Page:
Wilmington diocese judge to ponder how far stay
Judge Christopher Sontchi of the U.S. Bankruptcy Court for the District of Delaware in Wilmington on Monday will consider whether to lift a stay on one lawsuit and allow another to proceed, as well, with the diocese as a defendant. Lawyers for the sexual abuse victims have requested that the stay conferred by the diocese's Chapter 11 filing on Oct. 18 be lifted.
One lawsuit is scheduled for trial on Nov. 16. It is directed against a Roman Catholic order, the Oblates of Saint Francis de Sales, as well as an individual priest. But the Wilmington diocese is also named as a secondary defendant in the suit.
Lawyers for the victims want the judge to allow diocesan participation. Lawyers for the diocese are expected to not only oppose participation, but could argue that because of diocesan involvement, the lawsuit should be held back.
The other case is the lawsuit that prompted the diocese to file for bankruptcy in the first place. That trial, which was to begin on Oct. 19 in a Delaware state court, includes a priest and parishes within the Wilmington diocese, as well as the diocese itself.
The question is whether that suit can continue at all.
Bankruptcy normally stays lawsuits directed against the debtor but is less absolute on suits involving related parties.
Complicating matters, Delaware's 57 parishes didn't file for Chapter 11. They are separately incorporated.
Like other bankruptcy judges before him, Sontchi must grapple with the relationship between the diocese and its constituent parishes, how much independence the parishes have and how much control a bishop and his diocesan officials maintain. The subtext is the size of the debtor's estate and whether parish assets are at risk.
Wilmington is the seventh diocese to declare Chapter 11. Those that successfully reorganized include Davenport, Iowa, Portland, Ore., Spokane, Wash., and Tucson, Ariz. San Diego was dismissed and settled out of court.
Fairbanks, Alaska, is ongoing. This week, the Northern Alaskan diocese, which filed for bankruptcy on March 1, 2008, submitted a revised reorganization plan.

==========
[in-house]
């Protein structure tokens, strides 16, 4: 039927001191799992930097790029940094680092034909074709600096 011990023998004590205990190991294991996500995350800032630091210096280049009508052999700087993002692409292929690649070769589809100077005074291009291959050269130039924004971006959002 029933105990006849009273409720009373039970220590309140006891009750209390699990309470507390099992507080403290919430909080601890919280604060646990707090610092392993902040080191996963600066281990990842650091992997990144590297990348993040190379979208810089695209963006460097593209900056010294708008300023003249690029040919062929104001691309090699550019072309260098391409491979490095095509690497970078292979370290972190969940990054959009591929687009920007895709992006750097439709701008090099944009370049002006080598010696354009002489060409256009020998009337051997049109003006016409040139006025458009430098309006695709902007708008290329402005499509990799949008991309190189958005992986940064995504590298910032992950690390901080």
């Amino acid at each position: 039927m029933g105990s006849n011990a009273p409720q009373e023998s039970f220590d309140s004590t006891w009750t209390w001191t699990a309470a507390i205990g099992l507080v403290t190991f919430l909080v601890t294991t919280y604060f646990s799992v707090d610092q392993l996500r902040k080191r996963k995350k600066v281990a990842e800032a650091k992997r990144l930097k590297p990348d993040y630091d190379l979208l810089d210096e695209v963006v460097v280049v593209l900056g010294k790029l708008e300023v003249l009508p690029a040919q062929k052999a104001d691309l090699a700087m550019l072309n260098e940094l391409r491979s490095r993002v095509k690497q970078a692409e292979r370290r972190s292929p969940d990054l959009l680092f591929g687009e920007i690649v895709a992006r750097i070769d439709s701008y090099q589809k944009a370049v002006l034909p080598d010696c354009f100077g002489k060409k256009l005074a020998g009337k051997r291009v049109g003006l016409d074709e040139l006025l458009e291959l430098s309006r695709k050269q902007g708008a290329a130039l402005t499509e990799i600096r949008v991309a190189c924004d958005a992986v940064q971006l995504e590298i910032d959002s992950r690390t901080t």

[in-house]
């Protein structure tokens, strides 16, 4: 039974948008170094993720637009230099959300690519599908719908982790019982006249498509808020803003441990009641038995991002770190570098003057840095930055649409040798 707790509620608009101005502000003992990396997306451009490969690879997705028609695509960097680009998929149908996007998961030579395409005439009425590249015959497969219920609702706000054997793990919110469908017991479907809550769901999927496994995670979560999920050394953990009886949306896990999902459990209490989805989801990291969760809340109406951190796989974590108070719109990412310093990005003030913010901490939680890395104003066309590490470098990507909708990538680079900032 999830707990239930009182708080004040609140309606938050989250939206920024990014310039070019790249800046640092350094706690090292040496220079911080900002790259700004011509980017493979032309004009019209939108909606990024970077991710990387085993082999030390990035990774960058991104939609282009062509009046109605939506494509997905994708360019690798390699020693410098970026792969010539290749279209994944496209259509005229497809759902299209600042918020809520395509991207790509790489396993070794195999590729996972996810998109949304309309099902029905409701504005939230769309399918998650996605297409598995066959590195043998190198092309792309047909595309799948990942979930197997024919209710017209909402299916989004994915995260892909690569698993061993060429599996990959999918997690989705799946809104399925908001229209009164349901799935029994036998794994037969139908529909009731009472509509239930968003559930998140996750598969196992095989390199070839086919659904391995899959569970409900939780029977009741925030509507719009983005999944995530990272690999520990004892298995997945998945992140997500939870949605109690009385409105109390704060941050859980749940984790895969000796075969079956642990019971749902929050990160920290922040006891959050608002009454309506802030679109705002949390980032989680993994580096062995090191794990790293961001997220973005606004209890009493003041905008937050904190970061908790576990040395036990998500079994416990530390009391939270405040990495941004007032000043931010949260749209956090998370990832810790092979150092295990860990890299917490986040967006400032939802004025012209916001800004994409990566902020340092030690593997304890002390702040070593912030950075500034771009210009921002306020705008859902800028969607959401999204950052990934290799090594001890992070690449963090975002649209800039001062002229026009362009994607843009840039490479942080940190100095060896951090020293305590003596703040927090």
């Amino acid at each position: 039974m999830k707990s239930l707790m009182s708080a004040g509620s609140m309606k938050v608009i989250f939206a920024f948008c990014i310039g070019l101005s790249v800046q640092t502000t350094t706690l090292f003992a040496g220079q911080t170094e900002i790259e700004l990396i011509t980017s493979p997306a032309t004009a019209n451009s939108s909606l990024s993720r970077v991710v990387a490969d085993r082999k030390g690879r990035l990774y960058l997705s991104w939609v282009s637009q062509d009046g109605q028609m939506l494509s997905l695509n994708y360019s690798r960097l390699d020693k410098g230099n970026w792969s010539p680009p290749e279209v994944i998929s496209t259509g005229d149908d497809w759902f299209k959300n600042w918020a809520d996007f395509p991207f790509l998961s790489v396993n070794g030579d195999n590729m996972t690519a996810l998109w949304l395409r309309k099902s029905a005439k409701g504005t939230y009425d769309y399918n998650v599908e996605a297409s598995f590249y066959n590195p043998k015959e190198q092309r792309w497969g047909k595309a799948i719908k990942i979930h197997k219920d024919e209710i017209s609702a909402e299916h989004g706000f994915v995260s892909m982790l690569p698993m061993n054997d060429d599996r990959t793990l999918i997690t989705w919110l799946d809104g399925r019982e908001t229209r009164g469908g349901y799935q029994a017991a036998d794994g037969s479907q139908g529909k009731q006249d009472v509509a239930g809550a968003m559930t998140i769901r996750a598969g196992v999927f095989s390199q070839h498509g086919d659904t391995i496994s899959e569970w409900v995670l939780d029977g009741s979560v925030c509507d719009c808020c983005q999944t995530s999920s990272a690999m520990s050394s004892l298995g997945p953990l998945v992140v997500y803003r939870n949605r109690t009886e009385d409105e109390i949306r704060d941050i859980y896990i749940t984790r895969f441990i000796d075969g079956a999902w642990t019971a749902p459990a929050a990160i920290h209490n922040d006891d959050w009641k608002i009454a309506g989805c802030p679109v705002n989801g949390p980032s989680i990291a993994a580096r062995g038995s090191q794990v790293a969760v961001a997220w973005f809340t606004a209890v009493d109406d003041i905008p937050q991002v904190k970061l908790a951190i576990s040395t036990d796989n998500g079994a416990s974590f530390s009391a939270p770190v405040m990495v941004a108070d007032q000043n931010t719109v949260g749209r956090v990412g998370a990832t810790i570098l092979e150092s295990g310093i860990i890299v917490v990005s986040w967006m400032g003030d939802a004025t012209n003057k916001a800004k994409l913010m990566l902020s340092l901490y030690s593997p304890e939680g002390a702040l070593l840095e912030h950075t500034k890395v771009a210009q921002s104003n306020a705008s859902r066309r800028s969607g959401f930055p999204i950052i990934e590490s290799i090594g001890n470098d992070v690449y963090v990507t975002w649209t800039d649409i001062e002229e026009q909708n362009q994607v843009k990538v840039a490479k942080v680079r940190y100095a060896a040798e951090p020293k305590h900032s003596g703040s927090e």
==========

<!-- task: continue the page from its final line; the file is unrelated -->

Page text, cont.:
None of the previous cases resolved the parish-diocese relationship in anything close to a definitive manner, although judges in Portland and San Diego tended to side with the position that the parishes have little independence from the dioceses. Those parishes weren't incorporated and were held in a kind of trust by the bishops in the dioceses.
Of the previous six diocesan bankruptcies, only Davenport had parishes that were individually incorporated.
However, in all cases, the Roman Catholic Church argued that parishes were independent entities from the diocese, with separate assets. Lawyers for the victims argued that the diocese and its officials maintain almost absolute control and that the parish assets should be part of the estate.
In written arguments for a stay on lawsuits against parishes and priests, Delaware diocesan lawyers maintain that the diocese is the main target for the lawsuits. They also argue that any lawsuit would require participation, distract personnel and deplete resources.
Lawyers for the victims, meanwhile, will argue on Nov. 2 that they need to continue with some depositions, because some of the victims are infirm or dying. A fourth matter is whether the diocese violated the settlement terms of an earlier lawsuit. In April, the diocese settled for $1.525 million the abuse case of Douglas McClure. A nonmonetary condition of settlement was a written apology. McClure died shortly after. The diocese has yet to send any apology letter to McClure's widow, according to Stephen Neuberger of Neuberger Firm PA, who acted as McClure's counsel. He wants permission to reopen that case.
Debtor counsel is Robert Brady and James Patton of Young Conaway Stargatt & Taylor LLP, which is the diocese's longtime outside counsel.
James Stang and Hamid Rafatjoo of Pachulski Stang Ziehl & Jones LLP are appearing for the unofficial committee of abuse survivors. Pachulski Stang has represented victims in almost all previous diocesan bankruptcy cases. Two Wilmington-based firms, Neuberger Firm and Jacobs & Crumplar PA, have represented the 88 victims in their lawsuits against the Delaware diocese.
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